|Home | About | Journals | Submit | Contact Us | Français|
A new amino acid has been designed as a replacement for arginine (Arg, R) to protect the tumor-homing pentapeptide CREKA from proteases. This amino acid, denoted (Pro)hArg, is characterized by a proline skeleton bearing a specifically oriented guanidinium side chain. This residue combines the ability of Pro to induce turn-like conformations with the Arg side-chain functionality. The conformational profile of the CREKA analogue incorporating this Arg substitute has been investigated by a combination of simulated annealing and Molecular Dynamics. Comparison of the results with those previously obtained for the natural CREKA shows that (Pro)hArg significantly reduces the conformational flexibility of the peptide. Although some changes are observed in the backbone···backbone and side chain···side chain interactions, the modified peptide exhibits a strong tendency to accommodate turn conformations centered at the (Pro)hArg residue and the overall shape of the molecule in the lowest energy conformations characterized for the natural and the modified peptide exhibit a high degree of similarity. In particular, the turn orients the backbone such that the Arg, Glu and Lys side chains face the same side of the molecule, which is considered essential for bioactivity. These results suggest that replacement of Arg by (Pro)hArg in CREKA may be useful in providing resistance against proteolytic enzymes while retaining conformational features which are essential for tumor-homing activity.
The linear pentapeptide CREKA (Cys-Arg-Glu-Lys-Ala) was recently discovered1 by in vivo screening of phage-display peptide libraries2 for tumor-homing in tumor-bearing MMTV-PyMT (mouse mammary tumor virus - polyomavirus middle-T antigen) transgenic breast cancer mice.3 After intravenous injection of synthetic CREKA, the peptide was detected in human tumors; but not in normal tissues.4 In vivo experiments revealed that this tumor-homing pentapeptide binds to clotted plasma proteins, thus establishing its behavior as a clot-binding peptide. In addition, experiments carried out with CREKA linked to amino dextran-coated iron oxide (SPIO) nanoparticles indicated that these systems not only bind to blood and plasma clots but also effectively induce further localized tumor clotting, thus amplifying the nanoparticle homing.1 It has been established that the chemical nature of the nanoparticle is not essential for this activity since both CREKA-SPIO nanoparticles and CREKA-coated liposomes were found to cause clotting in tumor vessels.1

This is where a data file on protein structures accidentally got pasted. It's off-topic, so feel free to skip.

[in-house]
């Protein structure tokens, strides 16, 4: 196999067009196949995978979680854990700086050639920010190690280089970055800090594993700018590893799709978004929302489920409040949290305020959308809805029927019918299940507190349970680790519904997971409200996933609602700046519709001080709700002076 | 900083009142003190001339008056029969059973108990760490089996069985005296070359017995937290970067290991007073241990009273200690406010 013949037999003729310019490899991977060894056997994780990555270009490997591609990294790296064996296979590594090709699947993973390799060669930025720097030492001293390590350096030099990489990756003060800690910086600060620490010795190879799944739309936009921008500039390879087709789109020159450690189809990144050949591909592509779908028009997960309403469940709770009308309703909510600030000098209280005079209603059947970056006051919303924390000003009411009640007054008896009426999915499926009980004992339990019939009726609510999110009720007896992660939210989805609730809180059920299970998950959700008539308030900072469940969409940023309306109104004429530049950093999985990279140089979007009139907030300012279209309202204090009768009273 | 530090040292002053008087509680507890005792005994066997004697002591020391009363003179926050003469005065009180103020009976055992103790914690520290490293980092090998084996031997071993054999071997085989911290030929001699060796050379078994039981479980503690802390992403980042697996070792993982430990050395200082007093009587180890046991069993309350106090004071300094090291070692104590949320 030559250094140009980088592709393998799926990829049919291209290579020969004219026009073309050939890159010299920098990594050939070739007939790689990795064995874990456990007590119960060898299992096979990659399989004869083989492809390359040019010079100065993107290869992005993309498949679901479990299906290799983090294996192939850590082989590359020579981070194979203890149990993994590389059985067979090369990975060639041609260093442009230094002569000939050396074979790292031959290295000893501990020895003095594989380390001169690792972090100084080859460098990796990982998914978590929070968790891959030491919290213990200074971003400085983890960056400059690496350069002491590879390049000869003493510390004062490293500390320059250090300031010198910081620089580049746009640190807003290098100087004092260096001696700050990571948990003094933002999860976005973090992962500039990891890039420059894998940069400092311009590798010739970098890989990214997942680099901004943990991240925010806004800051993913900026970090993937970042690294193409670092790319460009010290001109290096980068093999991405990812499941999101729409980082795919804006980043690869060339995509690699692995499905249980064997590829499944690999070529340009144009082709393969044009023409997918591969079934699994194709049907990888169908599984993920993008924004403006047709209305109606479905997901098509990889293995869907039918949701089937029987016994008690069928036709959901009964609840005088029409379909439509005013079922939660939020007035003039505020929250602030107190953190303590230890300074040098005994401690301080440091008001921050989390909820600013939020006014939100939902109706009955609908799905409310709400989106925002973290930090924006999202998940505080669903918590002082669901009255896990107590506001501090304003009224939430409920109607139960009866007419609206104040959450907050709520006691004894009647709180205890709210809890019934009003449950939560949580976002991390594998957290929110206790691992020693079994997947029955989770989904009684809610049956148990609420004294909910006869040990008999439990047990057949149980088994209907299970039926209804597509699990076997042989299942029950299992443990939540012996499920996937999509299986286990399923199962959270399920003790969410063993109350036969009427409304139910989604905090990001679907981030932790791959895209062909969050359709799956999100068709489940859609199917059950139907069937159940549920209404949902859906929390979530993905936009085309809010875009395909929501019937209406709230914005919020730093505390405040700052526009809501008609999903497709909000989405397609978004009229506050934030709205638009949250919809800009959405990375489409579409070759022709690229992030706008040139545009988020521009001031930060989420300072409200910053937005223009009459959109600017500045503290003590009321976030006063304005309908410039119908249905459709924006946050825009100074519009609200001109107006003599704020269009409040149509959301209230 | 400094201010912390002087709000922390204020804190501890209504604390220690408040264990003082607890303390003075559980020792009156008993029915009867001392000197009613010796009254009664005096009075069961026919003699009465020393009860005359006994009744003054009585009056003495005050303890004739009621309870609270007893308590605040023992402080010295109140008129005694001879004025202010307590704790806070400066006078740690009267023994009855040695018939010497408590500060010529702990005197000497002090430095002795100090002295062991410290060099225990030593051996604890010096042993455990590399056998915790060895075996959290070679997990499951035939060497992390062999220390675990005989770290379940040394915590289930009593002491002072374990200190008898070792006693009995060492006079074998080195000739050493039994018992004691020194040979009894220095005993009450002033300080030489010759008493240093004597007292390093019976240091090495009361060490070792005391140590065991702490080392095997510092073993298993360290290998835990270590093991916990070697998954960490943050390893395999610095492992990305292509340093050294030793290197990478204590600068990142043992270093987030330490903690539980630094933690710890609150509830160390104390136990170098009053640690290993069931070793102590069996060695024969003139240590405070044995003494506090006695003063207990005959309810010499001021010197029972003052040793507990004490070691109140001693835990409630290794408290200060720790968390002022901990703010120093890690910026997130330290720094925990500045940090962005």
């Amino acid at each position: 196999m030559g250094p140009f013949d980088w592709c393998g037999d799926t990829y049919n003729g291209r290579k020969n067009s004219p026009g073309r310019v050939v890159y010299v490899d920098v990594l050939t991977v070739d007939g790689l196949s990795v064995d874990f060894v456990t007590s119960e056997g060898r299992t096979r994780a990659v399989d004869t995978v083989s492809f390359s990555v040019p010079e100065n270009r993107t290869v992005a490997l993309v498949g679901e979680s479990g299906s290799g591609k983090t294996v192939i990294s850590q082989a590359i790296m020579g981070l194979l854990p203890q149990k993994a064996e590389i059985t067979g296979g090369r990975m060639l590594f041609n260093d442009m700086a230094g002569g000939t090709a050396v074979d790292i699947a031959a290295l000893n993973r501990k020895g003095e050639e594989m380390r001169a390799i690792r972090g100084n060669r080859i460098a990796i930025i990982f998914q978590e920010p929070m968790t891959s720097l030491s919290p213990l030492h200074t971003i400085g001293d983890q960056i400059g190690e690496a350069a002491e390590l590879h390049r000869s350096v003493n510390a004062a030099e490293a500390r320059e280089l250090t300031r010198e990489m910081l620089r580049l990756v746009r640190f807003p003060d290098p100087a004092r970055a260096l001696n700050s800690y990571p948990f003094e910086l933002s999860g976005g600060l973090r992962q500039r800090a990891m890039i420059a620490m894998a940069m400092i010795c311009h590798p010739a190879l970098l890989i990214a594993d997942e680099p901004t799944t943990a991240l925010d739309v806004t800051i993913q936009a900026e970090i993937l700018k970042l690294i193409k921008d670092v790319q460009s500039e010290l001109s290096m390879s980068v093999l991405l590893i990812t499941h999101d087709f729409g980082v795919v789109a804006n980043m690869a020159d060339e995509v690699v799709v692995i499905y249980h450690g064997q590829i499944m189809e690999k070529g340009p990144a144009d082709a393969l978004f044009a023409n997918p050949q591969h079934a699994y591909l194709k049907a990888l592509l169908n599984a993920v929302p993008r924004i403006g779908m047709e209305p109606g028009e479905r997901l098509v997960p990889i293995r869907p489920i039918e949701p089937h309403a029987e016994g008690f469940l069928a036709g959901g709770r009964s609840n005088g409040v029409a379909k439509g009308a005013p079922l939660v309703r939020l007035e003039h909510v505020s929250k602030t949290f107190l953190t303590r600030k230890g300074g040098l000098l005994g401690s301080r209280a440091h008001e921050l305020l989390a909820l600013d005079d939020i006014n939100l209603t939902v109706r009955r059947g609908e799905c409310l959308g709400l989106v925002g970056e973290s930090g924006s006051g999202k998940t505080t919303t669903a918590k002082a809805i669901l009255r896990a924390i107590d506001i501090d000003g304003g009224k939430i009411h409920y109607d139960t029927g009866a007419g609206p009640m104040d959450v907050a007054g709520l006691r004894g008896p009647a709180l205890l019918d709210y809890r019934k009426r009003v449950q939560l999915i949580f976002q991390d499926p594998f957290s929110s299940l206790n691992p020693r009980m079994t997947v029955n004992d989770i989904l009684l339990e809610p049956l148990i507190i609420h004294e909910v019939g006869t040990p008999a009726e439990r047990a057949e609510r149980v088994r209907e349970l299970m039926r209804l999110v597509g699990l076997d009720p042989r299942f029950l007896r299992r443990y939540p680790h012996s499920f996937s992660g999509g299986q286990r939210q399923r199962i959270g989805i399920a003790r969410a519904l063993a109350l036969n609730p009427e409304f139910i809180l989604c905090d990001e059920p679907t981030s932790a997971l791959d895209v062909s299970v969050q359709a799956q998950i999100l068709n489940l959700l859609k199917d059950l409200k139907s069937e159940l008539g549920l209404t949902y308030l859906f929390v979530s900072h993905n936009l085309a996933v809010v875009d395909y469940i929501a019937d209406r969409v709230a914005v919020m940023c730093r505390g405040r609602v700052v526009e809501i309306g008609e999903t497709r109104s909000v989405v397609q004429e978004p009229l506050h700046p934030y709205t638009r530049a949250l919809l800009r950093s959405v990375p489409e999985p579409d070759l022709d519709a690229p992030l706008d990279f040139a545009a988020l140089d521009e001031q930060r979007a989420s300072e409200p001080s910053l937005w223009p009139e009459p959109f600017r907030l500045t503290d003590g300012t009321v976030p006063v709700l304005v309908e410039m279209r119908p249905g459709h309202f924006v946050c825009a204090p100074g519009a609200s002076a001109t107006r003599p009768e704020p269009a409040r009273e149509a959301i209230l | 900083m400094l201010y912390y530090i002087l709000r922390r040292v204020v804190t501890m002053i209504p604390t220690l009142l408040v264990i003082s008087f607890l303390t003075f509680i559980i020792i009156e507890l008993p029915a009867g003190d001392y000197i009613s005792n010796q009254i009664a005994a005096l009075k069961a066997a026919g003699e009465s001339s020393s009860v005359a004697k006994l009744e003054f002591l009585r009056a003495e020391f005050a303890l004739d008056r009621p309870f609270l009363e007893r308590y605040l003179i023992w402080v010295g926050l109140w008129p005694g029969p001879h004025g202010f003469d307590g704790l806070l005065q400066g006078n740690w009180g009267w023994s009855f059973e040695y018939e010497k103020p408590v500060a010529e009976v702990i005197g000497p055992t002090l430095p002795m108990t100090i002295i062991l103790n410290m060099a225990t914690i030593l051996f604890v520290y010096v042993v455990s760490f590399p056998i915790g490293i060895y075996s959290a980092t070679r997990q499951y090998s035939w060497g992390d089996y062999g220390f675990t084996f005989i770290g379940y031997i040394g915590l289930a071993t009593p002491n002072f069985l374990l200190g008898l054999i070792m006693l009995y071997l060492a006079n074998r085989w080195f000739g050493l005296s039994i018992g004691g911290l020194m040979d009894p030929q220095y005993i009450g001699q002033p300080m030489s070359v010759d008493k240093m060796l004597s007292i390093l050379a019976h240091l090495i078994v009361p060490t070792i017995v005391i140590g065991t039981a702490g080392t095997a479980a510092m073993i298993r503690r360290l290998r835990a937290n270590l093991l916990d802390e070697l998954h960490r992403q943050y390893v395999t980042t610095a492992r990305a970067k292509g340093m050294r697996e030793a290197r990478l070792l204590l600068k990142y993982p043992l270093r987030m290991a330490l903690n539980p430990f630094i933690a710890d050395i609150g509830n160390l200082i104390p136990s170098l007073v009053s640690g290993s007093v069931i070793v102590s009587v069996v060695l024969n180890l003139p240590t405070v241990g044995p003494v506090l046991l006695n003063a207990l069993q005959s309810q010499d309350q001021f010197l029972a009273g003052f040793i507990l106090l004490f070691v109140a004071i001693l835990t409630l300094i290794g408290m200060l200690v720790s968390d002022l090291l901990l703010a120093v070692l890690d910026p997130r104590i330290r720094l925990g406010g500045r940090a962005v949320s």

In a recent study,5 we determined the energy landscape and proposed the bioactive conformation of CREKA by using a multiple conformational search strategy based on Molecular Dynamics (MD) simulations. Two experimentally tested environments were considered: (i) the free peptide immersed in either a dilute aqueous solution or an ionized aqueous solution mimicking the physiological medium; (ii) the peptide attached to a nanoparticle through the sulfhydryl group of cysteine. In addition, we considered a molecular system that mimics the CREKA peptide when inserted in a phage display protein, although in this case the search strategy did not converge completely and the conformational space was not explored exhaustively. Results indicated5 that the conformational profile of the REKA sequence is very similar in all cases; significant differences were observed only for the Cys residue. Complete clustering analyses based on the number and distribution of intramolecular interactions showed that such coincidence was particularly remarkable for the accessible minima, i.e. those with relative energies lower than 2.0 kcal/mol.
Despite the high potential of CREKA in cancer diagnostics and therapeutics, the application of this and other tumor-homing peptide sequences may be hampered by short half-life times since endogenous proteases rapidly digest such peptides. Protection from proteolytic cleavage is therefore crucial for tumor-homing peptide applications, similar to most peptides exhibiting biological activity. Several strategies have been proposed for this purpose, targeted replacements with non-coded amino acids being among the most successful ones.6-13